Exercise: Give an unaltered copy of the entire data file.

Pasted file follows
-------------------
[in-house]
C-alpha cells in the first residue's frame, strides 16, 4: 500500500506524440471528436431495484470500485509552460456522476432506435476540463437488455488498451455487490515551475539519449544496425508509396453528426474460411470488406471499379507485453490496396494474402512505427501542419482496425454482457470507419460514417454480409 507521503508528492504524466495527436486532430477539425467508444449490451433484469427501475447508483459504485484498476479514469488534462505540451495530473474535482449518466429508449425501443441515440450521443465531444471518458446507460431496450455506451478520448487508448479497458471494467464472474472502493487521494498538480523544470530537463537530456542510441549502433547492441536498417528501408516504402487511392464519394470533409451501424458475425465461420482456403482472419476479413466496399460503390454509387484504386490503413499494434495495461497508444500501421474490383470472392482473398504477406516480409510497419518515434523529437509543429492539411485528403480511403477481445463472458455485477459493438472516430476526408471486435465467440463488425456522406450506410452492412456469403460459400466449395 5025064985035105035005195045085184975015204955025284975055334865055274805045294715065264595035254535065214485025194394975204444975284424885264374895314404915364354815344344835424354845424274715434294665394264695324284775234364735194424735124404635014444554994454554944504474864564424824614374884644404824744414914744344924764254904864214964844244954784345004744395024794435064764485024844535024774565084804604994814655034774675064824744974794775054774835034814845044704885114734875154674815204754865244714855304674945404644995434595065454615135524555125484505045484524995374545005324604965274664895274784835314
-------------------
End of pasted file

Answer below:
[in-house]
C-alpha cells in the first residue's frame, strides 16, 4: 500500500506524440471528436431495484470500485509552460456522476432506435476540463437488455488498451455487490515551475539519449544496425508509396453528426474460411470488406471499379507485453490496396494474402512505427501542419482496425454482457470507419460514417454480409 507521503508528492504524466495527436486532430477539425467508444449490451433484469427501475447508483459504485484498476479514469488534462505540451495530473474535482449518466429508449425501443441515440450521443465531444471518458446507460431496450455506451478520448487508448479497458471494467464472474472502493487521494498538480523544470530537463537530456542510441549502433547492441536498417528501408516504402487511392464519394470533409451501424458475425465461420482456403482472419476479413466496399460503390454509387484504386490503413499494434495495461497508444500501421474490383470472392482473398504477406516480409510497419518515434523529437509543429492539411485528403480511403477481445463472458455485477459493438472516430476526408471486435465467440463488425456522406450506410452492412456469403460459400466449395 5025064985035105035005195045085184975015204955025284975055334865055274805045294715065264595035254535065214485025194394975204444975284424885264374895314404915364354815344344835424354845424274715434294665394264695324284775234364735194424735124404635014444554994454554944504474864564424824614374884644404824744414914744344924764254904864214964844244954784345004744395024794435064764485024844535024774565084804604994814655034774675064824744974794775054774835034814845044704885114734875154674815204754865244714855304674945404644995434595065454615135524555125484505045484524995374545005324604965274664895274784835314